Within 15 minutes of accepting a Facebook ‘friend’ request from a supposed female peer, a teenage girl had a shock. A middle aged police officer walked up to her at work and introduced himself as that online peer.
Darren Laur has served with the Victoria police department for 28 years. He is a ‘white hatter’ who poses as a teenage girl on Facebook under an alias in order to catch predatory ‘black hatters’ and make a point about internet safety.
He tracked down the teenage girl by ‘harvesting’ her social networks. Facebook told him her full name, date of birth, type of car, and that she worked at an Athlete’s World store in Victoria. A photo of her car gave him the licence plate number. Photos with GPS tags told him where she lived, and Google Maps gave him a satellite image of her house.
Laur drove to an Athlete’s World in Victoria and saw her car in the parking lot.
“I found her in 15. Why? Because you’re putting way too much information into your social networks that’s making it too easy,” he said.
In the past few years, Laur has spoken to 120,000 students, including nearly all of Abbotsford’s middle and high school students, about internet safety.
Students at Clayburn Middle gave him “rave reviews” on his talk on Monday, according to principal Dexter Horton. Laur spoke to a group of 80 parents at the Arts Council that same night.
Before speaking at a school, Laur ‘friends’ its students on Facebook as his alias to test how many invite him in without ever meeting him. Within 30 minutes, he can usually get 20 youth inviting the alias as a friend.
“Once I’m in, I have full access,” Laur said Monday night. “Once you invite somebody in as a friend or follower, privacy settings mean nothing.”
He now has over 4,000 Facebook friends, a list he is constantly cleaning out because Facebook caps friends lists at 5,000.
No matter what one’s Facebook privacy settings are, a digital profile is always public.
“Everything you post is public, permanent, and very searchable. The reason that Facebook is free, that Tumblr is free, is because they’re taking our information and they’re selling it. And we need to understand this fact,” said Laur.
Most kids are on three or four social networks. Laur has used these to ‘creep’ about 100,000 kids in B.C. That is, he has used info from sites such as Facebook, Tumblr, and Twitter to uncover personal information about teenagers.
Laur has used this information, and the student contacts he has developed through talks, to save 58 young people who were considering self-harm because of ‘sexting’ or cyber bullying gone wrong.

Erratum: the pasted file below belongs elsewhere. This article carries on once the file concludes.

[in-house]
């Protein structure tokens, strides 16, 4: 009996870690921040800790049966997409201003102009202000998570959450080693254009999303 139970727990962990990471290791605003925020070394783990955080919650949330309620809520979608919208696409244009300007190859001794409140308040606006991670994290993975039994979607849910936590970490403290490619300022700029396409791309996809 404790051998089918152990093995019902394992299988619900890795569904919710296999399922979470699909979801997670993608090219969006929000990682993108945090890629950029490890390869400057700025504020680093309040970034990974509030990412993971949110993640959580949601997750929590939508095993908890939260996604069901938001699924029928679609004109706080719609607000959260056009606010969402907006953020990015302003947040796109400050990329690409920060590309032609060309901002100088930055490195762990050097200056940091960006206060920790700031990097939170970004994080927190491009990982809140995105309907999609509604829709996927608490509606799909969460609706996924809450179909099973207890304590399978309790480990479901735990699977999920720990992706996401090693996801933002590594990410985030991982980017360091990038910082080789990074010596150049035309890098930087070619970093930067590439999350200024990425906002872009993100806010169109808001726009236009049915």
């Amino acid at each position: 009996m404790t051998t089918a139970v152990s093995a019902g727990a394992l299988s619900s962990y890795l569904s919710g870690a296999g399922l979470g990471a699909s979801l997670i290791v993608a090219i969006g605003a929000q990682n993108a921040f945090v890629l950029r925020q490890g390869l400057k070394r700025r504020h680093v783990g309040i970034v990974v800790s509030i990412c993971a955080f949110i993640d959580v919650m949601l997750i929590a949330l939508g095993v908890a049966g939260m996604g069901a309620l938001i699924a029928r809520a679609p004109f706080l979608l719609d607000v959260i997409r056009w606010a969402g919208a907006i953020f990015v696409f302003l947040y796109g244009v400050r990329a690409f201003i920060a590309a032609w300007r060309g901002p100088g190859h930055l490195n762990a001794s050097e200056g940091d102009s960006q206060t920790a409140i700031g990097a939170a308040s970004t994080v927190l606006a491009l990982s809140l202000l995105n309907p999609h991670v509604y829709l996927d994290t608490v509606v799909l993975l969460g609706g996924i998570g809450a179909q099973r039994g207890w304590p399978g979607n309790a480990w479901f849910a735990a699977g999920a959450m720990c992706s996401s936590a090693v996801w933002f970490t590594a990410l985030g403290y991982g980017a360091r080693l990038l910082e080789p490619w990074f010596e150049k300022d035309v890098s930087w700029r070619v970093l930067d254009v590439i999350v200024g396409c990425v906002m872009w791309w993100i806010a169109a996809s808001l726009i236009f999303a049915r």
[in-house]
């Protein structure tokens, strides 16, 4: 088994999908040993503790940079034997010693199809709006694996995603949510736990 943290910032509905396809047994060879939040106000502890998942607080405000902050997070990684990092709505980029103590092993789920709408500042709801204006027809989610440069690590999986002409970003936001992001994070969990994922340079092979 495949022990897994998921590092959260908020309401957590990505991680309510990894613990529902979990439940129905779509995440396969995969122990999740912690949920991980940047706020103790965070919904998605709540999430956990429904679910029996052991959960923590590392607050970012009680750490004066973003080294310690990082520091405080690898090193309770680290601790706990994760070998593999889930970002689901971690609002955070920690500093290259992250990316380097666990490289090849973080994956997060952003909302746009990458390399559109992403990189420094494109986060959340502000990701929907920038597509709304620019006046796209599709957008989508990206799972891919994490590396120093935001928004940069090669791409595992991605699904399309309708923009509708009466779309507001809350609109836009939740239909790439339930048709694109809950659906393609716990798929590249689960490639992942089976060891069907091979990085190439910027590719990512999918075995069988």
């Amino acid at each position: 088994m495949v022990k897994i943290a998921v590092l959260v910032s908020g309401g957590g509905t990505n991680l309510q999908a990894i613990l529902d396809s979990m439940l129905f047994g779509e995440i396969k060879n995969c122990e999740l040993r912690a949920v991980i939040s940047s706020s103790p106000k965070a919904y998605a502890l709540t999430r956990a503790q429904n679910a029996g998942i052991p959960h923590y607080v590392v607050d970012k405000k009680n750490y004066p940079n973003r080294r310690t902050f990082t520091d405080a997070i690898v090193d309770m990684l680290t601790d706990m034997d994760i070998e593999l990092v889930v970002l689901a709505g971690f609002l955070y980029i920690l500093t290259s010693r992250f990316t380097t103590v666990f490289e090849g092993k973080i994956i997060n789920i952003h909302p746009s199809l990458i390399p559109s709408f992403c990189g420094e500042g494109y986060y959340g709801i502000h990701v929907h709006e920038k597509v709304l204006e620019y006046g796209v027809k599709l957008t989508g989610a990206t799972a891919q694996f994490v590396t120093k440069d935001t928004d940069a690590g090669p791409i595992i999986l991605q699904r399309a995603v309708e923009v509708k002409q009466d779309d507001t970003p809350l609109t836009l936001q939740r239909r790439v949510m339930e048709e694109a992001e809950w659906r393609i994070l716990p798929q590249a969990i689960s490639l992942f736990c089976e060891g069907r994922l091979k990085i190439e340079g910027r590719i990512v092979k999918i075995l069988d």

Laur has seen ‘sexting’ – the exchange of sexual content by text message – between kids as young as Grade 5. Other teenagers – a rare minority, assured Laur – are using online chat rooms and social networks to share graphic photos and video, but don’t realize how quickly information can become public.
The result are ‘sextortion’ cases where a predator uses such media to extort services from the child. British Columbia is fourth in Canada for online predation issues, according to Laur.
Laur emphasizes that social networking is not an evil entity “polluting the minds of youth,” but rather the “coolest thing ever invented by humankind” that allows for incredible connections between people. But this requires responsible use.
“Most of our kids are doing uber cool things online, contrary to popular belief that kids are doing really bad stuff online…But a part of that is that we need to educate our kids about some of the realities,” said Laur.
The Abbotsford school district is doing everything right to gain control of this issue, said Laur.
“This district, in my opinion, has really embraced this whole issue of digital citizenship and digital literacy, and they’re taking some very proactive steps in integrating that into the schools.”
It’s up to parents to enforce safe online practices at home.
One major quick fix is to keep the smartphones and computers out of the bedroom, because teenagers are on social networks actively between 10 p.m. and 3 a.m.
Another is to learn the language. As “digital citizens,” youth have created their own online language that parents – “digital immigrants” – usually don’t grasp, explained Laur.
“If we don’t know the language, we won’t be able to understand what our kids are doing online,” he said.
For example, acronyms frequently used in text messages are KPC (Keep Parents Clueless), PAW (Parents Are Watching), and POS (Parents Over the Shoulder).
Laur’s talk to parents Monday night has encouraged local mom Anissa Wiebe to do more research in preparation for her eight- and nine-year old children joining social networks in a few years.
“I like to be proactive, so that when we introduce it, we can do it together and it’s not going to be this shock factor, ‘oh, now you have to take my stuff away,'” she said.
Laur has a wealth of recommended strategies for parents, such as monitoring software, on his site firstname.lastname@example.org twitter.com/alinakonevski